Judiciary not captured, says Ziyambi


Tendai Kamhungira

JUSTICE minister Ziyambi Ziyambi says the judiciary is not captured as alleged by the country’s main opposition party, the MDC led by Nelson Chamisa, and civic organisations that claim it plays to the whims of the government, the Daily News reports.

Speaking yesterday during a Judicial Service Commission (JSC)-organised event to mark the official separation of the Constitutional Court and the Supreme Court of Zimbabwe, Ziyambi said claims of judiciary capture were “preposterous”.

“The independence exhibited by the judiciary of Zimbabwe is a source of pride for the government of Zimbabwe. There are countless instances when private citizens and private institutions have taken government or government institutions to every level of the court system.

“The courts in adherence to the concept of the rule of law have determined such disputes and in many instances have ruled against the government or government-controlled institutions.

“To seek to cast aspersions on the judiciary and accusing the courts of lacking independence on the basis of a few cases, where the courts have ruled in favour of the government, is in government’s view preposterous.

“To suggest that government must lose every case in which it is a party in order to show that the judiciary is independent is equally outrageous.

“To further accuse the courts of being captured because you have lost a case, but keep quiet when you have won is simply being disingenuous, that perverted understanding of judicial independence must never be allowed, because if it were, there would be no need for the courts to adjudicate in disputes involving government. The existence of these cases is living testimony that both the rule of law and judicial independence are alive in Zimbabwe,” Ziyambi said.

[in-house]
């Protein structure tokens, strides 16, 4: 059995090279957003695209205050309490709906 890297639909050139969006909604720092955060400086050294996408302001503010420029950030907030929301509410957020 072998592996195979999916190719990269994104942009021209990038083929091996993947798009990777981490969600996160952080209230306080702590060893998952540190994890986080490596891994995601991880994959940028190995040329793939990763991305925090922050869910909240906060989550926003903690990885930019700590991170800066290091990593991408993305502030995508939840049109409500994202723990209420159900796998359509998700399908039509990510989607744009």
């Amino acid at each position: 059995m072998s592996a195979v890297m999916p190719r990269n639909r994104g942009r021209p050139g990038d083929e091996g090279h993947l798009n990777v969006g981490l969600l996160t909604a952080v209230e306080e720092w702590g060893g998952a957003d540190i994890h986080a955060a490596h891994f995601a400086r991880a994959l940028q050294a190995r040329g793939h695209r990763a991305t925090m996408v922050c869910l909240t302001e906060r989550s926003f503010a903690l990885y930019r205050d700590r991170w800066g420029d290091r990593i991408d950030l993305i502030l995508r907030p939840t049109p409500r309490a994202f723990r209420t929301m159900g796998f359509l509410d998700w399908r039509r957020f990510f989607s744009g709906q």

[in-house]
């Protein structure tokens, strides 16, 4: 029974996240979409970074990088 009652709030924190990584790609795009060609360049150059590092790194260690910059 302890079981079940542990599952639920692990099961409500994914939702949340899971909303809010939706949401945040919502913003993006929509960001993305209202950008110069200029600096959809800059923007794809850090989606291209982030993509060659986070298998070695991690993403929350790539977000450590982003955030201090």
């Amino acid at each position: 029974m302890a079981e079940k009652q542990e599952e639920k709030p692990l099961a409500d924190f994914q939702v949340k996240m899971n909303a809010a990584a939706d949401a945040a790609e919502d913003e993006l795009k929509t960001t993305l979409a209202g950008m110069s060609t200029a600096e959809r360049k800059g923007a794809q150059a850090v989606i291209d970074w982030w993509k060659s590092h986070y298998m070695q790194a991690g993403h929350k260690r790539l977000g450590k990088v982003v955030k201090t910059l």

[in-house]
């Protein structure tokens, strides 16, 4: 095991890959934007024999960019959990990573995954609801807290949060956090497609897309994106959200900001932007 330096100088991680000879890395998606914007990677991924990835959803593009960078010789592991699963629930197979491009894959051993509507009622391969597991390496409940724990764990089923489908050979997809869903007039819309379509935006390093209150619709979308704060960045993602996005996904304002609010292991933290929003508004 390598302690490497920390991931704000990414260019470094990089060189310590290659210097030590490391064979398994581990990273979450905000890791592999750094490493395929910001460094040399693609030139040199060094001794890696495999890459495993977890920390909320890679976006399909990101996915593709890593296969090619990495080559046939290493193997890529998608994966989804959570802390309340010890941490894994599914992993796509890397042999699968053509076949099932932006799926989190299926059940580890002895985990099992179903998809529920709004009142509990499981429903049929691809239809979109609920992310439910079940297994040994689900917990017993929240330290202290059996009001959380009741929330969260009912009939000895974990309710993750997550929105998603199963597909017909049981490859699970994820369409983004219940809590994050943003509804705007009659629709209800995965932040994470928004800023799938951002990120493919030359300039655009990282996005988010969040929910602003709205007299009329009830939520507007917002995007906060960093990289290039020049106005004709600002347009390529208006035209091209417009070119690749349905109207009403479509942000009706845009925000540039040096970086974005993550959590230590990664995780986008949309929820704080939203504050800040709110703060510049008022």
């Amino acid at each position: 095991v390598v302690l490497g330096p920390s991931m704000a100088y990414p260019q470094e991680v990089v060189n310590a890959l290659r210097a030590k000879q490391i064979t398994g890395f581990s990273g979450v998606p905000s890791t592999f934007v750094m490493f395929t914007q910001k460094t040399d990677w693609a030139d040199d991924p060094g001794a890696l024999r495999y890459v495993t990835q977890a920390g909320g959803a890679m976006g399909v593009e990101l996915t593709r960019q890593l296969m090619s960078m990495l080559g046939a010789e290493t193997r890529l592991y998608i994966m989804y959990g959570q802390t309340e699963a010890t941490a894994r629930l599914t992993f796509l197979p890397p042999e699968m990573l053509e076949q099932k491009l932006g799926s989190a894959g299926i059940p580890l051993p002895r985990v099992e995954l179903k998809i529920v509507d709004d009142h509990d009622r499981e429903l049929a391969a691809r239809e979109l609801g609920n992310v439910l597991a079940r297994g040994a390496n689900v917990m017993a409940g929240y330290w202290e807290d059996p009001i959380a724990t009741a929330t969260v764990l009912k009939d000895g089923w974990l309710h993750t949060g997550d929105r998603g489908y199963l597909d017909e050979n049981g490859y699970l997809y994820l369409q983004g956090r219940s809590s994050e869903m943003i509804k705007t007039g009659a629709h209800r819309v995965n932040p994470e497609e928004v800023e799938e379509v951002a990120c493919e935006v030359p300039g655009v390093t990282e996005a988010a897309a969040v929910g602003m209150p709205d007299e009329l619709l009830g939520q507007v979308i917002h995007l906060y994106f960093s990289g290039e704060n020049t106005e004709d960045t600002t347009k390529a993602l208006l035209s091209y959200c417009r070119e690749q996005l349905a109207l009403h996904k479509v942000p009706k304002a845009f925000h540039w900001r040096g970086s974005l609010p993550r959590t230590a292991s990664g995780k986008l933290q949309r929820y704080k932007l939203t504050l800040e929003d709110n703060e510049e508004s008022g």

The separation of the Supreme and Constitutional courts was in line with the country’s Constitution, which came into force in 2013. All along Supreme Court judges were doubling as Constitutional Court judges.

Speaking at the same event, Chief Justice Luke Malaba, said prior to the separation of the two courts, the Supreme Court comprised the Chief Justice, his deputy and 13 other judges.

According to Malaba, the Constitutional Court, which is the highest court in the land, would now comprise the Chief Justice, his deputy and five other judges.

“Following the appointment of acting judges of the Constitutional Court, it may also become necessary to increase the number of judges in the Supreme Court. The appointments will be done in due course in accordance with the Constitution,” Malaba said.

He said the Constitutional Court would continue operating from Mashonganyika Building, while the Supreme Court will be housed at the Supreme Court building between Nelson Mandela and Kwame Nkrumah avenues.

The event was attended by Prosecutor General Kumbirai Hodzi, Attorney General Prince Machaya and Law Society of Zimbabwe president Thandazani Masiye-Moyo, among others.

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